Landscape & scenery photos from the Namekagon River
This poster shows a mink, but when I made up the poster I thought it was an otter. Now you know why I'm not a trapper. It was a pretty big mink.
A large spring's short outlet enters the river here and keeps it open during even the deepest cold spells.
This deer ran at least a hundred yards in front of our canoe before it finally decided to get out of the river. Here it just hurdled a beaver dam.
Several frightened mergansers scoot away from the canoe.
I saw this porcupine cross the road behind me while I was watching from a bridge for some large trout I'd heard about. I ran back to the car for the camera and got quite close for a picture. Speed is not one of the noble porcupine's many virtues.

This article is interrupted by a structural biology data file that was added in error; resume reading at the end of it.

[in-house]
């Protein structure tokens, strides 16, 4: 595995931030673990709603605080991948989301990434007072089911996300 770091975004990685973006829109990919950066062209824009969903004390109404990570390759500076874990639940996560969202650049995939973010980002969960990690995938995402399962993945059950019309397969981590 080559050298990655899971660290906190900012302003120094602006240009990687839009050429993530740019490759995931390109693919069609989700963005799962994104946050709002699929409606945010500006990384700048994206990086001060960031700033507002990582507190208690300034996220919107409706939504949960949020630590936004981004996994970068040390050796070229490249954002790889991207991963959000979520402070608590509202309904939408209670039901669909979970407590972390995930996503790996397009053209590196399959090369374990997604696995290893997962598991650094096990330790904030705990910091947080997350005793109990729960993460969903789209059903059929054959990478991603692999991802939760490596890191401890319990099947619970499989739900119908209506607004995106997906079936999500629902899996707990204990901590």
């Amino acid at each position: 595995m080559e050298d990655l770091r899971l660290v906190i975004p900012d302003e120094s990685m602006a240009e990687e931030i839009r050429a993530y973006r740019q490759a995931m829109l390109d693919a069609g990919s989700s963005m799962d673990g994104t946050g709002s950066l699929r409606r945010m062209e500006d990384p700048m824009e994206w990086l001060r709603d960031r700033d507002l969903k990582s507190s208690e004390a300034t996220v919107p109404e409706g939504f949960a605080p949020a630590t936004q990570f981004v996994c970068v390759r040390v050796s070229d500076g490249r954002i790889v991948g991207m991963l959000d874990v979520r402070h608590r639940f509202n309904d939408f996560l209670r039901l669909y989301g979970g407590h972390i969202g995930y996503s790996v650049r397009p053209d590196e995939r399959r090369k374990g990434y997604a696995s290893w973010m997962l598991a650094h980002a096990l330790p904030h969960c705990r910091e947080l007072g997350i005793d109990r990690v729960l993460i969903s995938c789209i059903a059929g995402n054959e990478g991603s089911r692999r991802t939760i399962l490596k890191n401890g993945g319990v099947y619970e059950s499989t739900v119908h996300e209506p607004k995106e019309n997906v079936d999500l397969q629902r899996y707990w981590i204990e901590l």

Brad Bohen and I were scouting on this canoe trip, so we didn't stop to fish this appealing remote hole. I suspect it holds monsters--it's certainly fine water, far from where others usually fish.
This is one of the best-looking spots for a big trout that I've ever seen; all the river's current pushes food into one deep, narrow lane full of overhead cover and obstructions for fish to hold behind. I've not caught anything in the few times I've fished it, but I suspect that's my fault, not the river's.
Thunderstorms threatened on this early July evening but they luckily kept missing me and the fishing was excellent.
Start a Discussion of the Namekagon River:
You must log in
at the top of the page to post. If you haven't registered yet, it's this easy: